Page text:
Amazon To Ensure On-Time Holiday Deliveries With Addition of 100K Seasonal Workers

Amazon said it recently hired 25,000 regular, full-time employees in advance of the holiday shopping season, which it anticipates to be another super busy one. So busy, in fact, that it's creating more than 100,000 seasonal positions across its U.S. network of fulfillment and sorting centers to ensure it can keep up with demand.

The online shopping portal currently employs more than 90,000 full-time workers. They're spread out across more than 50 fulfillment centers and sortation facilities in the country. At any given time in the year, Amazon says some 90 percent of its associates in the U.S. are full-time workers, all of which receive benefits like healthcare, 401(k) with 50 percent match, stock, and bonuses.

Amazon Fulfillment Center

"Following last year’s holiday season, tens of thousands of seasonal employees found regular, full-time roles with Amazon. We’re excited to grow our team by finding great talent through our seasonal hiring efforts in addition to creating new full-time jobs that offer comprehensive benefits starting on day one," said Mike Roth, Amazon's vice president of North America operations.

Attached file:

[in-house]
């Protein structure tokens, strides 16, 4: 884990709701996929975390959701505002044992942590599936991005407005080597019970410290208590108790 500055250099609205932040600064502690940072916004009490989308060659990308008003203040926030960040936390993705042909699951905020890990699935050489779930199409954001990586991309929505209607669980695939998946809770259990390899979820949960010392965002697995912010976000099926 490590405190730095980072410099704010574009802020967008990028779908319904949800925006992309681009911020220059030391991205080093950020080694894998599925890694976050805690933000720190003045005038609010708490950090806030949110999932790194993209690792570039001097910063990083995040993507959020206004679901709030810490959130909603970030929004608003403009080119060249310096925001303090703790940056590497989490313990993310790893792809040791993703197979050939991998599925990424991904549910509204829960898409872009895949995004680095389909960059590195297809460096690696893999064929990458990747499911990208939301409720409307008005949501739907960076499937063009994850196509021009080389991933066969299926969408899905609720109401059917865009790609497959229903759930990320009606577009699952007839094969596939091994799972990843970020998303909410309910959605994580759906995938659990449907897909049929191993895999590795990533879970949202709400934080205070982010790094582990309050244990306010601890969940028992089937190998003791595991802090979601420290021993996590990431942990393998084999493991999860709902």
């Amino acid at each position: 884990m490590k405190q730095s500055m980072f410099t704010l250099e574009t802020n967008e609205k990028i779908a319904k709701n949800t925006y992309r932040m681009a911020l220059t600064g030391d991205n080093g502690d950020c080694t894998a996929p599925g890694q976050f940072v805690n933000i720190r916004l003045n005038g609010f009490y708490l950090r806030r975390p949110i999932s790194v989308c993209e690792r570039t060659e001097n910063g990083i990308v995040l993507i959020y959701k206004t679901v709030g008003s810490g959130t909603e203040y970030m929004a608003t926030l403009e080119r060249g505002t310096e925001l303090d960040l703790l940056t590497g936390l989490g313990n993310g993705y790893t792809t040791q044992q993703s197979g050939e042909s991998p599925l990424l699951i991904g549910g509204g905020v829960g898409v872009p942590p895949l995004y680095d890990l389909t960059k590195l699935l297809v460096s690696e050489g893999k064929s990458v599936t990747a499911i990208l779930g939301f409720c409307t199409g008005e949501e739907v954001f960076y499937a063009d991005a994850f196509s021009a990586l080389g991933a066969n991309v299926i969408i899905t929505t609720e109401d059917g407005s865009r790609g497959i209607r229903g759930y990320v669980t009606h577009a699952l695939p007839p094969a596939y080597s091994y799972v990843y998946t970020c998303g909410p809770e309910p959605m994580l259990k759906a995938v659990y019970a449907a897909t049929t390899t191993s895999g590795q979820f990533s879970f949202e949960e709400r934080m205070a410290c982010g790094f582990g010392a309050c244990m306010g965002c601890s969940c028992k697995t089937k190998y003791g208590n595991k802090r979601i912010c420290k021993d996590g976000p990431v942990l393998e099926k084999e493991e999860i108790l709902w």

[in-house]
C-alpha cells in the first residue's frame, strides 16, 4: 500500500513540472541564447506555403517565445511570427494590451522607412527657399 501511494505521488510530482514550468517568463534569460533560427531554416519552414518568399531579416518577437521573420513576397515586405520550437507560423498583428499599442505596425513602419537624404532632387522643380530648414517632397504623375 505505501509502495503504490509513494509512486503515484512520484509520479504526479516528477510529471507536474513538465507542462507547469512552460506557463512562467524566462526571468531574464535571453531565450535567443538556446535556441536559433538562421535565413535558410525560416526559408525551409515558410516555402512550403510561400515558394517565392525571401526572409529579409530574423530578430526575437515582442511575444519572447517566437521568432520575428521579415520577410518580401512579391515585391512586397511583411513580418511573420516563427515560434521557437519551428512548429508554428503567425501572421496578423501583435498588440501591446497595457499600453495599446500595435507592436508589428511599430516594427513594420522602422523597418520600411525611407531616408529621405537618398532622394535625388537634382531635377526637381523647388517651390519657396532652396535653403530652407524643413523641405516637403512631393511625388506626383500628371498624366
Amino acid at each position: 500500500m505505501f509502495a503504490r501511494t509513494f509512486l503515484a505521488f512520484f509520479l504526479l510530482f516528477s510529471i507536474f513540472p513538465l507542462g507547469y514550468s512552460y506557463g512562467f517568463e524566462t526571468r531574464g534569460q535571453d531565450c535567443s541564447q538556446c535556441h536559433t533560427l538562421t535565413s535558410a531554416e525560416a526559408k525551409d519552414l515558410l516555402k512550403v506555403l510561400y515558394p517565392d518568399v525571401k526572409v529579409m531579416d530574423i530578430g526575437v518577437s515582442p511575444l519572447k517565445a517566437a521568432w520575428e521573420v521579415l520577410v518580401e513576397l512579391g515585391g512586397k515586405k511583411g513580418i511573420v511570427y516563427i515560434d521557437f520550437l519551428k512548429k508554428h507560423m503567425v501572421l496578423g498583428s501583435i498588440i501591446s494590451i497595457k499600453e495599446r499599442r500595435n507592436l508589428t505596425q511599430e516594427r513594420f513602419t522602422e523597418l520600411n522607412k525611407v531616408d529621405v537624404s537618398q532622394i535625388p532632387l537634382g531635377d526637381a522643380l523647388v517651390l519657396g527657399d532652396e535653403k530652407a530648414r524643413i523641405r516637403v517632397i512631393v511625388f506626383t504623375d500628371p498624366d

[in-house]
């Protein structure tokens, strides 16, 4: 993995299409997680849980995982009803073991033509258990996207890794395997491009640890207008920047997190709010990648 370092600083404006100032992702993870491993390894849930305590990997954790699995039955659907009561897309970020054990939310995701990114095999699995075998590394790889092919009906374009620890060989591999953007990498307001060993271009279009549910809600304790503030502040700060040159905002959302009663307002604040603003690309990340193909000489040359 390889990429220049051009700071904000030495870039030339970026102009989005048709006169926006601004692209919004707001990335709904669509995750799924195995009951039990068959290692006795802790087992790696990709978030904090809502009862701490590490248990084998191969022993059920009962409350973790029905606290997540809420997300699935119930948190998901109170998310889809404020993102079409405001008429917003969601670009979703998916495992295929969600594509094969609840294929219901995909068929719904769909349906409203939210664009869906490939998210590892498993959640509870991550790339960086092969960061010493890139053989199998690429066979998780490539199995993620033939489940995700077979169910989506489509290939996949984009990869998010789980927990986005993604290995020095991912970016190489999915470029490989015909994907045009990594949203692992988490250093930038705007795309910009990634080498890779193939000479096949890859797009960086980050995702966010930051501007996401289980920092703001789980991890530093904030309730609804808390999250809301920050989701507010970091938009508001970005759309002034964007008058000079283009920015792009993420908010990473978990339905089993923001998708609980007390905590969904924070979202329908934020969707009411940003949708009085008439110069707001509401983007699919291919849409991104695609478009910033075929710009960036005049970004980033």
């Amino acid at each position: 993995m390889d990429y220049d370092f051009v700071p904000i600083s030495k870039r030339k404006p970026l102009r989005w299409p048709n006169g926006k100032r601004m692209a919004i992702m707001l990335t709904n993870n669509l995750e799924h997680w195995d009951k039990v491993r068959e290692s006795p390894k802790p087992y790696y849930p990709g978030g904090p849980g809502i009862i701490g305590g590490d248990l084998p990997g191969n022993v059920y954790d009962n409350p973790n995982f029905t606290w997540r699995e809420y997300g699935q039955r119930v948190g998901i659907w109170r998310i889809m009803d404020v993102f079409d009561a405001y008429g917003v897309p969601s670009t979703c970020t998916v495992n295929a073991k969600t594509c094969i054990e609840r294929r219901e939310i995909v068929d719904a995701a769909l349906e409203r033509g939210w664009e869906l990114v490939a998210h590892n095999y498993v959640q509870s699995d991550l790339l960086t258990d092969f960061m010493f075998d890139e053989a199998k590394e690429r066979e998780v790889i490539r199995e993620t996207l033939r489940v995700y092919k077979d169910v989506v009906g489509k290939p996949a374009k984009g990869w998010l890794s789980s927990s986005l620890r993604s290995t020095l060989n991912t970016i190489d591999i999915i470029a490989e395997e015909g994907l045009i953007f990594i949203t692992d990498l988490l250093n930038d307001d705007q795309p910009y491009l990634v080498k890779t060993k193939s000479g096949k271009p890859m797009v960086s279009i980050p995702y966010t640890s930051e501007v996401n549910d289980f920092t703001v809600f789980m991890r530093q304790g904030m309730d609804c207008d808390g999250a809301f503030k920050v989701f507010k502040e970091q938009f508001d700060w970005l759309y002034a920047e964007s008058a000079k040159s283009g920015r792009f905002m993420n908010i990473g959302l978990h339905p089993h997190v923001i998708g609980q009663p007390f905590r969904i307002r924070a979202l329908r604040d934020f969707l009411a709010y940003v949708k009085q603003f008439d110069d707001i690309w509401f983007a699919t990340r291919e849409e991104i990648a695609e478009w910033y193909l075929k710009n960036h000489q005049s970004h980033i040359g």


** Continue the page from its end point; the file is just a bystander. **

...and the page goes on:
One of the perks of working at Amazon full-time is a program called Career Choice. Through this program, Amazon pre-pays 95 percent of tuition for courses related to "in-demand fields," and that's regardless of whether the skills apply to a career at Amazon.

On the flip side, Amazon has been criticized in various reports of stressful working conditions. One of the more recent pieces is an investigative article in The New York Times that appeared online two months ago. The article described Amazon as a "bruising workplace" where it's not uncommon to see employees "weep in the office."

On Monday of this week, Amazon's senior VP for Global Corporate Affairs, Jay Carney, offered a retort in a blog post titled, "What The New York Times Didn't Tell You."

According to Carney, one of the sources for the article, an ex-employee named Bo Olson, only briefly worked at Amazon because he resigned "after an investigation revealed he had attempted to defraud vendors and conceal it by falsifying business records."

In addition to calling into question the credibility of contributors to the piece, he also disputes several reported anecdotes.

In any event, if you want to apply to be a seasonal fulfillment associate at Amazon, head here to get started.